True RNG and GnuPG / libgcrypt

Matthias-Christian Ott ott at
Wed Sep 11 20:42:06 CEST 2013

On 2013-09-02 05:27, NIIBE Yutaka wrote:
> I have a question about support of hardware RNG and GnuPG / libgcrypt.
> I develop NeuG, my own True RNG implementation.  It is Free Software
> for embedded MCU, specifically, STM32F103.  It is possible to use the
> routine as a standalone device, and free hardware design by me is
> also available.
> When I test (at least for each release), I collect 64GiB of output and
> test by NIST STS 2.1.1, Dieharder 3.31.1.  Recently, it is also tested
> by PractRand 0.90.  I don't know if it's good to address, but it is
> also tested by TestU01, too.  (Note that TestU01 is not free software.)
> I think that the quality of random output is good enough.  Currently,
> I use the output through the interface of /dev/random on GNU/Linux.
> There are two issues for me, now.
>   (1) I don't find any method to feed entropy (for /dev/random) on
>       *BSD system

>From a quick look at the FreeBSD source code of /dev/random, you can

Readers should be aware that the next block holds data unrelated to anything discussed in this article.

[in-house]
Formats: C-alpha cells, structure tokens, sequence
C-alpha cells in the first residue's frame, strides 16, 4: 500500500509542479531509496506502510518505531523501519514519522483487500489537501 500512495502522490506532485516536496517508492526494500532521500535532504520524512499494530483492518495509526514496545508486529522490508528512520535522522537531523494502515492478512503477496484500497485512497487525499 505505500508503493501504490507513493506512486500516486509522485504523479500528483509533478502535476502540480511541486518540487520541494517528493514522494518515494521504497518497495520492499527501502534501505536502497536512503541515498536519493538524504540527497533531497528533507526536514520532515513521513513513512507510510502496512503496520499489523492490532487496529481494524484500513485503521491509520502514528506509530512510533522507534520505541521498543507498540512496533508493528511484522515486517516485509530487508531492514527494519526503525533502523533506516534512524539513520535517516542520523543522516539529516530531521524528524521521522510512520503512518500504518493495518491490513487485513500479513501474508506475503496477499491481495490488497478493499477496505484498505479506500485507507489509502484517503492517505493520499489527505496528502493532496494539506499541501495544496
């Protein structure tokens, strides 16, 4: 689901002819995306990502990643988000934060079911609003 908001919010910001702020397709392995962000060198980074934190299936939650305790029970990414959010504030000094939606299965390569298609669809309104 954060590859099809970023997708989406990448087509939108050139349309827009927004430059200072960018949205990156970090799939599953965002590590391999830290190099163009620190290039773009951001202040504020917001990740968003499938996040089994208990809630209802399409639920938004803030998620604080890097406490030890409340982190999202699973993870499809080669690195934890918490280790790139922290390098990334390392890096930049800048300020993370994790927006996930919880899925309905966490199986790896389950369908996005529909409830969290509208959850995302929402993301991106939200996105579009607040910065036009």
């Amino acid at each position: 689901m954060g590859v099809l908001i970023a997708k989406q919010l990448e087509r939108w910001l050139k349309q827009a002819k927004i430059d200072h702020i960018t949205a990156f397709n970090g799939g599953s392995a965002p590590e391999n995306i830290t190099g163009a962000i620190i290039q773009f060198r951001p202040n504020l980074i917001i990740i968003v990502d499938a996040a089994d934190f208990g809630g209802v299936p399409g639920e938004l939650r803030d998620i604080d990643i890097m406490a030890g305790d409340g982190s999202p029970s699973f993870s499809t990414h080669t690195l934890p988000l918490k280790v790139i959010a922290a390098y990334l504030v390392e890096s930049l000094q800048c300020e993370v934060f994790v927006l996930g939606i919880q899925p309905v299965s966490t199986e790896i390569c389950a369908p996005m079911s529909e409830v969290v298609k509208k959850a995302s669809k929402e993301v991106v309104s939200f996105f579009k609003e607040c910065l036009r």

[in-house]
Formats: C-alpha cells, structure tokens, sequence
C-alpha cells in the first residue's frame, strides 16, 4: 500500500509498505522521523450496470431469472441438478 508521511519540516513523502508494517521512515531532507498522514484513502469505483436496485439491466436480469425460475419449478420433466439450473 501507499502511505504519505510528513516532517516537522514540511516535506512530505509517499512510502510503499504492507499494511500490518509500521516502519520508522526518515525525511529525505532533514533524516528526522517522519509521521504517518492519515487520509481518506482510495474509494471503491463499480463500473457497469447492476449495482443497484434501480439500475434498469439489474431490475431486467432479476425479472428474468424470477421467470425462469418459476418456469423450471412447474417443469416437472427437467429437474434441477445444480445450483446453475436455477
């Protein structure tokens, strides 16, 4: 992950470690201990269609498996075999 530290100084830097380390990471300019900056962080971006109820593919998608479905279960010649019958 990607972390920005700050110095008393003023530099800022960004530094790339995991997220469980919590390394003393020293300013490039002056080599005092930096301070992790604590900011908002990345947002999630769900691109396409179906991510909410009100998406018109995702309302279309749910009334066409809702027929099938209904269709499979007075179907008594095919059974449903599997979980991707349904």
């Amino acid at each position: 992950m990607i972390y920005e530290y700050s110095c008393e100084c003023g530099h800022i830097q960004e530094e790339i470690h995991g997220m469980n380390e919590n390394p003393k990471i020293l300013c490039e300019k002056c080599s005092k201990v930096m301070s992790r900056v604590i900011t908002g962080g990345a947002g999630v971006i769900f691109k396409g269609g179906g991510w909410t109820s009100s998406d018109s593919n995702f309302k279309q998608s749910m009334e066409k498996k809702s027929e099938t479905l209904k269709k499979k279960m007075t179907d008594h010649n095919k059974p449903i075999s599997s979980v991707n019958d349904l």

feed entropy into it, if it uses Yarrow. If it uses the VIA Padlock RNG
[1], it won't work.

As far as I can tell from the source code, on illumos, OpenBSD,
DragonFlyBSD, NetBSD and XNU you can also feed entropy into /dev/random.

On Microsoft Windows it seems you can't feed entropy into the kernel.
But there is the EGDW [2]. On ReactOS CryptGenRandom and RtlGenRandom
don't use a CPRNG.

Minix 3 and Haiku allow you to feed entropy into /dev/random.

Plan 9 doesn't allow writes to /dev/random and doesn't use a CPRNG for

On HP-UX you can't write to /dev/random or /dev/urandom. On AIX you can
feed entropy into /dev/random and /dev/urandom.

If you're concerned about some other obscure POSIX-like operating
system, I'll try my best to find some information about its /dev/random.
But I think it safe to say that on all major operating system except
Microsoft Windows, you can write to /dev/random and the data written is
feed into an entropy pool of the kernel.



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